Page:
Pride and Prejudice

Dear Patreon:

Once I’ve sent out Christmas Haiku to everyone who were subscribers to my campaign on December 18th, my relationship with your platform as a creator is over. I’ll still continue to pledge to three people whose work deserves my respect and support, but I won’t be reinstated pledges I cancelled, and I certainly won’t support anyone else who uses the service again. I think it is worth explaining to you why an about face over the ridiculous issue of fees doesn’t change a single thing for someone like me.

I’m still not convinced you grasp what the problem is to begin with.


The main reason I chose your service was not, I now realise, the convenience of a one-stop crowdfunding experience. Being busy with other things did make the platform really attractive, and that was backed up with the appearance of a group of people who appeared to genuinely care about creative process and not the bottom line. Of course it matters to get paid for your work, but with this being problematic at present in the real world, virtual success will undoubtedly begin to mirror issues elsewhere. Not everybody will be bringing in thousands of dollars a month and now you realise just how many people depended on the tiny gifts of faith to keep them sane, I suspect there could well be some pause for thought.

However, my biggest complaint, and the reason why even with the about face in your attitude I won’t return, is the belief that for every creator, money matters more than  process. It is the modern, hugely misguided belief that how much you earn is the best reflection of any true success, and when companies like you define modus operandi for the platform in financial statements… Principles matter, and cannot be swept under a carpet: when you decide to provide handy links for creators to help claw back lost cash it is clear that principle is far less important than your initial assertions would suggest. If this were just about money however it could be far more dispassionately rationalised, but there is an integrity gap that continues not to be filled, and that bothers me greatly.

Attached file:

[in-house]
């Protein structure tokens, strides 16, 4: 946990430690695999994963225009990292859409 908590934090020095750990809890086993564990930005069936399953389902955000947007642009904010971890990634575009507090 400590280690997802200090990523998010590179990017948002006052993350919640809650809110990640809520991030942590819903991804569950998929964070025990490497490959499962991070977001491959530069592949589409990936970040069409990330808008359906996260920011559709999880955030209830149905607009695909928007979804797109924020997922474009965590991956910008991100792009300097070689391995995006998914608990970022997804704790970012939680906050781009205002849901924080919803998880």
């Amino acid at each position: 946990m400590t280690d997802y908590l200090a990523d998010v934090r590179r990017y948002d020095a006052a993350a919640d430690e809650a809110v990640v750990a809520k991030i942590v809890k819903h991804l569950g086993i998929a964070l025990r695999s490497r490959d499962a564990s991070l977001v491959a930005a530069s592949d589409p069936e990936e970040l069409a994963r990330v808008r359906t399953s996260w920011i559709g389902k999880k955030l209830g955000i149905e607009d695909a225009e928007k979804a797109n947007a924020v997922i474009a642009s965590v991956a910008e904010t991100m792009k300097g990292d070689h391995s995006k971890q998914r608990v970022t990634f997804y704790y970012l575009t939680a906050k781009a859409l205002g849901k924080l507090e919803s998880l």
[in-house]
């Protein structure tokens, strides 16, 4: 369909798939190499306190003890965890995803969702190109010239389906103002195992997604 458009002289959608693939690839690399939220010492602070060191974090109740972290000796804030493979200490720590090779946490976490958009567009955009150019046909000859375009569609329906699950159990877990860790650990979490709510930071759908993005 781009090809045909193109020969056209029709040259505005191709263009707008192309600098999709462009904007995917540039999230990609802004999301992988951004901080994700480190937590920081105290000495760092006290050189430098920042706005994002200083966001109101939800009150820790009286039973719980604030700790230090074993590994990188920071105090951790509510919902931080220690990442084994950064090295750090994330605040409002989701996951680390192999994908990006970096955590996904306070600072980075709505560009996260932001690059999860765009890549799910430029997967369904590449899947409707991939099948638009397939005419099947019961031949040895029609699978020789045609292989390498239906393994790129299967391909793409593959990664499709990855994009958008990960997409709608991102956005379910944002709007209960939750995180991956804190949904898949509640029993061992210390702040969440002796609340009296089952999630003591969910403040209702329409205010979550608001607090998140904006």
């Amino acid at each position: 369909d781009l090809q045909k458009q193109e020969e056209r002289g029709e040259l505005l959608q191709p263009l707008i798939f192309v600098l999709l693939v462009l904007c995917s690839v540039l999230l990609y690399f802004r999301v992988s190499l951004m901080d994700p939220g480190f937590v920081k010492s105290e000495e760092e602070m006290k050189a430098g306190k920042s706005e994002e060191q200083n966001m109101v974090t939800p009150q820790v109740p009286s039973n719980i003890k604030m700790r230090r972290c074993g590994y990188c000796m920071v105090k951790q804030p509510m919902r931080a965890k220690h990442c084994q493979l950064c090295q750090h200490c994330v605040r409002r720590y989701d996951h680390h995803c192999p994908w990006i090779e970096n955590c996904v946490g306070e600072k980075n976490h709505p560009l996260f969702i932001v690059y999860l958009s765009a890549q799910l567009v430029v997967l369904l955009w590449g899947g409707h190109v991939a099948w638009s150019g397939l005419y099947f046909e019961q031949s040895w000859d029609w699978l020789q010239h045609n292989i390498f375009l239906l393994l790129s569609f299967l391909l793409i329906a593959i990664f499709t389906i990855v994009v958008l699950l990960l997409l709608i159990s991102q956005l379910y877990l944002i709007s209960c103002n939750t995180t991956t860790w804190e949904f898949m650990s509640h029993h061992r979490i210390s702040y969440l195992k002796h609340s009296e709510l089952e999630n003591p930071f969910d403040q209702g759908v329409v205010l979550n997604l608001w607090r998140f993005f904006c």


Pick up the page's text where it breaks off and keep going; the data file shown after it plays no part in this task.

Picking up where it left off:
It may also seem disingenuous for me to continue funding people on your platform, but I have pledged support to these people and that will not be affected by whatever suspect business decisions you make, either now or in the future. I’m fairly confident, looking at my cancelled pledges, that those people won’t lose a lot of sleep over my principled stance either, so nobody that I care about really loses, except myself, which continues to be of some interest to those who are now approaching me with surprise. Why, if the platform was so convenient and useful, do I now decide to leave and not come back?

Your exit surveys are criminally vague when it comes to challenging pledges over reasoning: you have to care enough about someone when you take their money away to then admit the real truth as to that withdrawal of funds, and most individuals when they choose to crowdfund to begin with won’t want to admit they can no longer afford to do so on departure. Amazingly though, nobody was backwards in coming forwards around the reasons why they cancelled over this affair. Looking objectively at my individual cases, I don’t believe any more that Patreon really does care about people like them or me. From what I have seen and heard, what I believe is that it matters more to produce a profitable business model that can be sold in time to the highest bidder. I am not special or individual, we are simply users to be counted as assets.


However, without all of this I would not have been encouraged leave and go it alone: without six months where it became apparent I had material that could be sold, there would no be the confidence to move forward and pursue my dreams. I think that’s what makes this whole sordid affair even more upsetting: I trusted your platform to mirror my own integrity, and it failed. My good opinion once lost is lost for ever. I might say that in jest, but there’s a good reason why Darcy is one of my favourite characters in English literature. He and I are both shy, nervous and reticent to reveal ourselves in public. Once we put faith in something and it becomes a personal experience, to have that faith ignored and effectively dismissed as not important is not a blow that we will easily recover from.

I don’t want to be a successful businesswoman. I need to be a happy creator. Your platform seems to believe I have to be one to become the other, and that’s not true. I don’t want to be associated publicly with people who aren’t interested in artistic integrity, unless it makes them a profit. Therefore, I’ll find another way to help support myself, and you are no longer part of that process.

I hope you think long and hard about the damage you have done, not only to your brand, but to people like me whose trust is lost forever.